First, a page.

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1
Geohot seeking donations for legal defense against Sony. geohot.com
204 points by elliottcarlson 9 hours ago   44 comments top 24
1
25 points by cookiecaper 7 hours ago 2 replies      
He mentions that the EFF isn't taking on the full load of the case, but maybe he'd get more donations if EFF acted as an intermediary and managed the donations for him. He mentions several times questions like "Why should I trust you?", and his answer, "I'm very ethical", is not that reliable in and of itself. If the EFF sets up a fund, we wouldn't have to worry about suspicions about the use of the money and Geohot wouldn't have to worry about whether certain things qualify as "legal expenses" or outright temptations to misuse the fund.

He may also be able to circumvent PayPal fees, ultimately giving him more money, and he won't have to worry about transferring the remainder to the EFF at the end of it all.

I think that if the EFF won't assume such an important case completely, they could at least help out with some payment processing.

2
32 points by elliottcarlson 8 hours ago 3 replies      
I'm donating - what Sony is doing is illegal. I understand that his work has lead to the option of piracy, and I fully support Sony's decision to ban consoles that have been modified from their online network - however the legal battle against geohot and team fail overflow is wrong.

Bottom line; this is a worthy fight to wager and my money will help support it.

3
18 points by cheald 6 hours ago 0 replies      
Donated, and I don't even have a PS3. However, I vehemently believe in the user's right to do whatever he wants to his own hardware.
4
7 points by d_r 3 hours ago 0 replies      
A side question. If we donate, what stops PayPal from randomly "freezing" his account and holding the money hostage, as they have on a number of other occasions for people having a "Donate" link?
5
5 points by archangel_one 4 hours ago 0 replies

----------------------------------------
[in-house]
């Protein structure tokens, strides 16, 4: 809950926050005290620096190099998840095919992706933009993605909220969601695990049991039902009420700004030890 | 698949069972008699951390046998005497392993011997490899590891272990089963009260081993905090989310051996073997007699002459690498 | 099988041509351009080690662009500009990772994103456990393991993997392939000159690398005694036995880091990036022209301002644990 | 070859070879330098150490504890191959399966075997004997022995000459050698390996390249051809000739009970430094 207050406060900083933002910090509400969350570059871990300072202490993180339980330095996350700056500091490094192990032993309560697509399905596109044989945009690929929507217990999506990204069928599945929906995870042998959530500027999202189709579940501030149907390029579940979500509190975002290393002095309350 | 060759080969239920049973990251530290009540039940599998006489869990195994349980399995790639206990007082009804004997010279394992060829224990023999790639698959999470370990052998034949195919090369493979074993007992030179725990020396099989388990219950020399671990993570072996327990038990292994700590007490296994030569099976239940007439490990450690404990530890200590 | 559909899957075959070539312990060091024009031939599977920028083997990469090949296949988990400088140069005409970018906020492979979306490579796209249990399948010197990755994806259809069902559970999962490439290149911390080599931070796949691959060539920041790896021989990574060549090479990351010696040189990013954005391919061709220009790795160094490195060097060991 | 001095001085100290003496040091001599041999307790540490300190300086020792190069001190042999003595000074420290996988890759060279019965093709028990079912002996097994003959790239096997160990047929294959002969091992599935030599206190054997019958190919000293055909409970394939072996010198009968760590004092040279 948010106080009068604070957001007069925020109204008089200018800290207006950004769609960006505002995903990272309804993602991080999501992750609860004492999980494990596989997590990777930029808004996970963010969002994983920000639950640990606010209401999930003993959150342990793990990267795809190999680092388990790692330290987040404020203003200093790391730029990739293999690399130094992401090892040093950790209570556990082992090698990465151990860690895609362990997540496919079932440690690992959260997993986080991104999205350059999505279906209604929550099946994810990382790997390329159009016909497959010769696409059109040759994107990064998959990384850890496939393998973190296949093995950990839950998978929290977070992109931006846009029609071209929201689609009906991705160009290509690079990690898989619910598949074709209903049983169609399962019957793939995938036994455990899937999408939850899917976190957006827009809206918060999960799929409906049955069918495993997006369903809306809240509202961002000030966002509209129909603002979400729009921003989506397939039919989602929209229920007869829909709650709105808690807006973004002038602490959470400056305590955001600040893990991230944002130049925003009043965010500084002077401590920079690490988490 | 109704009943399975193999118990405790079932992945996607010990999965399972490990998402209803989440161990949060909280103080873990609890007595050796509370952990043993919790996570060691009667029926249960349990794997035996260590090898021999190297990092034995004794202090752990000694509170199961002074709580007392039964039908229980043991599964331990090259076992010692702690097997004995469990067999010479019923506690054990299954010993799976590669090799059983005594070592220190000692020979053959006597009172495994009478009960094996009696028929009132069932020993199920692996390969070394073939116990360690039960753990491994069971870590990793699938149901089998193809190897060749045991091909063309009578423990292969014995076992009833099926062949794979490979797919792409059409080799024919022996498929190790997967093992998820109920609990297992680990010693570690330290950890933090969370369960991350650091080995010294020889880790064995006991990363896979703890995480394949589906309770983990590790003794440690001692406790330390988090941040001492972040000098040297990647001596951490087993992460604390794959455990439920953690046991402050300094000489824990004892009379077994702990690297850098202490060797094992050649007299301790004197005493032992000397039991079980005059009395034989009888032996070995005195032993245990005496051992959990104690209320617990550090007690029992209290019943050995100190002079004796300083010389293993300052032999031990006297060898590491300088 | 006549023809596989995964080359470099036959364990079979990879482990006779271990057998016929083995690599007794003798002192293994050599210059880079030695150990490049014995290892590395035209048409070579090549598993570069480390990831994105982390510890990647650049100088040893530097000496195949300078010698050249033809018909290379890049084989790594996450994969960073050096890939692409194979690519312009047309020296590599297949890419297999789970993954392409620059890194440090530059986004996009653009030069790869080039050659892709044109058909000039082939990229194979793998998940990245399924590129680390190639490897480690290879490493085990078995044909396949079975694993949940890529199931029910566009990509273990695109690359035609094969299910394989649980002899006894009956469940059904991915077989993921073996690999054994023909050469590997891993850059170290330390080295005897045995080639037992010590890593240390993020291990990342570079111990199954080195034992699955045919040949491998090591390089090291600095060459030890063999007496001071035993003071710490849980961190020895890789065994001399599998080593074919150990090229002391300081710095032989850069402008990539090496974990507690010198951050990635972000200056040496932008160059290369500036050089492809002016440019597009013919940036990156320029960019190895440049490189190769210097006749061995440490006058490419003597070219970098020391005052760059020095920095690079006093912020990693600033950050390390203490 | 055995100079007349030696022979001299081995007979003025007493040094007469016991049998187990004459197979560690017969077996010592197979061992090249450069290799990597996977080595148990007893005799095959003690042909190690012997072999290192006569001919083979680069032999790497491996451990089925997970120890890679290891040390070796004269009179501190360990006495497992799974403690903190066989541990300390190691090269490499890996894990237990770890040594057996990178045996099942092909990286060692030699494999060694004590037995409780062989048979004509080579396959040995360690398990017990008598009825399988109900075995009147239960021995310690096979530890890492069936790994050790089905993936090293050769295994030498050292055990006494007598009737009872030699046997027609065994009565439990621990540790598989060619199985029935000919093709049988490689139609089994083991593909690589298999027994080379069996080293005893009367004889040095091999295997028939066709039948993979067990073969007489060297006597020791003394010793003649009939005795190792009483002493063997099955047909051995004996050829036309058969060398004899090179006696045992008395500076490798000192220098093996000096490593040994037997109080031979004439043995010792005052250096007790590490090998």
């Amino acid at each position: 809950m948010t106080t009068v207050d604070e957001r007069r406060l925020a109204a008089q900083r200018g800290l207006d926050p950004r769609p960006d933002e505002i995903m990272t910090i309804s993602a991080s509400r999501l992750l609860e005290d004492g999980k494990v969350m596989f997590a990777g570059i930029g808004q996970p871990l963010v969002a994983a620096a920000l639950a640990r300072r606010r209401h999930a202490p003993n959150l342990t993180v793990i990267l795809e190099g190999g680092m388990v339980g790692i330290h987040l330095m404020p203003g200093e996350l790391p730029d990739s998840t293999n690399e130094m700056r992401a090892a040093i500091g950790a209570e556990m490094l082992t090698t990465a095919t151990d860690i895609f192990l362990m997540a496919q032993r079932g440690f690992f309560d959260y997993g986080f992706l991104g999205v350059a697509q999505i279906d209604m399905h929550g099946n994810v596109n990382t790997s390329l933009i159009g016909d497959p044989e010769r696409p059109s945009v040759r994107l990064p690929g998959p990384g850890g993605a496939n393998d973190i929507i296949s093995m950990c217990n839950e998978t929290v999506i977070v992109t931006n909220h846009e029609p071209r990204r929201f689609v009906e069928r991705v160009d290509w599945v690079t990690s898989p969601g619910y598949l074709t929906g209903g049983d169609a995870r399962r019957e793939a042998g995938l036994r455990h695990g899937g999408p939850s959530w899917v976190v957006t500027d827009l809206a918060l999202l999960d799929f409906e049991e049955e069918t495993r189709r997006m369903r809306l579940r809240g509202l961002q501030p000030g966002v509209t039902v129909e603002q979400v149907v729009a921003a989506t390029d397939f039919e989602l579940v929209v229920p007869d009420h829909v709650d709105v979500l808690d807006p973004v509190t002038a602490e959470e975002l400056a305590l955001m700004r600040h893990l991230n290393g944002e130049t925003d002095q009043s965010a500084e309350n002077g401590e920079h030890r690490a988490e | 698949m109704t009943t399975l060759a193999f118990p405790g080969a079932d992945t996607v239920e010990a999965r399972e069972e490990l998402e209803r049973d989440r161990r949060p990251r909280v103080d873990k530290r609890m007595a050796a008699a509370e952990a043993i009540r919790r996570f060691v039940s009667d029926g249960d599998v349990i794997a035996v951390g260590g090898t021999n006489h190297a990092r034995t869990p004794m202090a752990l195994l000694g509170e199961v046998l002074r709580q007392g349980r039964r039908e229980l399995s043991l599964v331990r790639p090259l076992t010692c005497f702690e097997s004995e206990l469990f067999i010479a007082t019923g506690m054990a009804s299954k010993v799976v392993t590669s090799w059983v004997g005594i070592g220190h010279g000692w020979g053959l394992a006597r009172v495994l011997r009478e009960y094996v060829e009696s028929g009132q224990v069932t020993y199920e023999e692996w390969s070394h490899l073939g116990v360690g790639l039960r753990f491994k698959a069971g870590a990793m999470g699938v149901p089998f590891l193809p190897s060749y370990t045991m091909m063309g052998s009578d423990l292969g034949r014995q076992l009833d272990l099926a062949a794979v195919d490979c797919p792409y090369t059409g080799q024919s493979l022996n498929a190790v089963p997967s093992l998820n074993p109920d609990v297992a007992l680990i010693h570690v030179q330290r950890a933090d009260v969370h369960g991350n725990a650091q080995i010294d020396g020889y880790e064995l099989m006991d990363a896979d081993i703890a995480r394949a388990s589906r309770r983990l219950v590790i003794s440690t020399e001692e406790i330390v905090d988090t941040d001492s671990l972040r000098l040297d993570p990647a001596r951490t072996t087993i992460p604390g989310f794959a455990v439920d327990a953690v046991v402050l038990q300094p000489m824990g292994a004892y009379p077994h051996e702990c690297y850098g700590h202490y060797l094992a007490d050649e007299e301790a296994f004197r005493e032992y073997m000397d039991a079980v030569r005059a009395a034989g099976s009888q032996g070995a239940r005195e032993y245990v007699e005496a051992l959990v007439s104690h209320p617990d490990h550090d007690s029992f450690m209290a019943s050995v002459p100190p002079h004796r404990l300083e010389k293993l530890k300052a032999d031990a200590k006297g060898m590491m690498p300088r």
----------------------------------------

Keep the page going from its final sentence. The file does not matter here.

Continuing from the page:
Just donated. I wish there was someone better than Paypal for this; I can't see any good reason why it should take several tries for me to guess my own phone number. "Please enter a valid telephone number" is NOT a helpful error message!
6
9 points by steve19 5 hours ago 0 replies      
I just donated. I don't own a single Sony device but this fight is far bigger than just Sony PS3s.
7
11 points by kirubakaran 6 hours ago 0 replies      
Donated. I am saying so here because I donated seeing the comments of other people.
8
2 points by fleitz 4 hours ago 1 reply      
Looks like anon is in on the action as well.
http://1.bp.blogspot.com/-WU1zd4CPT4Q/TWBKrBauwYI/AAAAAAAAAe...

I've donated.

9
1 point by antirez 1 hour ago 0 replies      
Just donated, this is not just a matter related to gethot but also a matter of freedom. Soon or later we should try to win the battle and have an international law stating that once you get some hardware you can put any kind of software inside that hardware, exactly like you can cut everything you like when you purchase scissors.
10
4 points by eitland 4 hours ago 1 reply      
This can easily turn into the

    SCEA vs The Internet 

case

11
11 points by jefe78 8 hours ago 3 replies      
Is there a way we contribute without our wallets?
12
3 points by kamidev 2 hours ago 0 replies      
Just donated. I don't own a PS3 but consider this case important.

I stopped buying any kind of Sony hardware years ago, the first word that comes up in my mind when I hear Sony is "lock-in". Obviously, they don't care that their brand is already tainted in the eyes of many technical people. But losing this kind of lawsuit would be harder to ignore.

13
1 point by pluies 1 hour ago 0 replies      
Donating. I don't have a PS3 either, but jailbreak should be legal and I hope this can set a good precedent.
14
14 points by rymngh 7 hours ago 1 reply      
im also donating, this fight will determine the future of console systems
15
13 points by Klonoar 7 hours ago 0 replies      
Fuck it, donated; why not?
16
4 points by rfugger 5 hours ago 0 replies      
I hope he gets enough donations to countersue.
17
3 points by MattBearman 4 hours ago 0 replies      
I donated, I don't own any Sony hardware anyway, but this is cause I really care about. If Sony were to win it could open a shit storm of similar activity from other manufacturers.
18
11 points by _prototype_ 7 hours ago 0 replies      
Just donated. Let the battle begin.
19
3 points by kirubakaran 6 hours ago 0 replies      
You don't need a Paypal account to donate. Click on the 'continue' link under 'Don't have a PayPal account?' section.
20
2 points by dark_c 2 hours ago 0 replies      
I'm a poor college student with no PS3, yet I donated. It's up to the court to decide this war but the armies should be equal.
21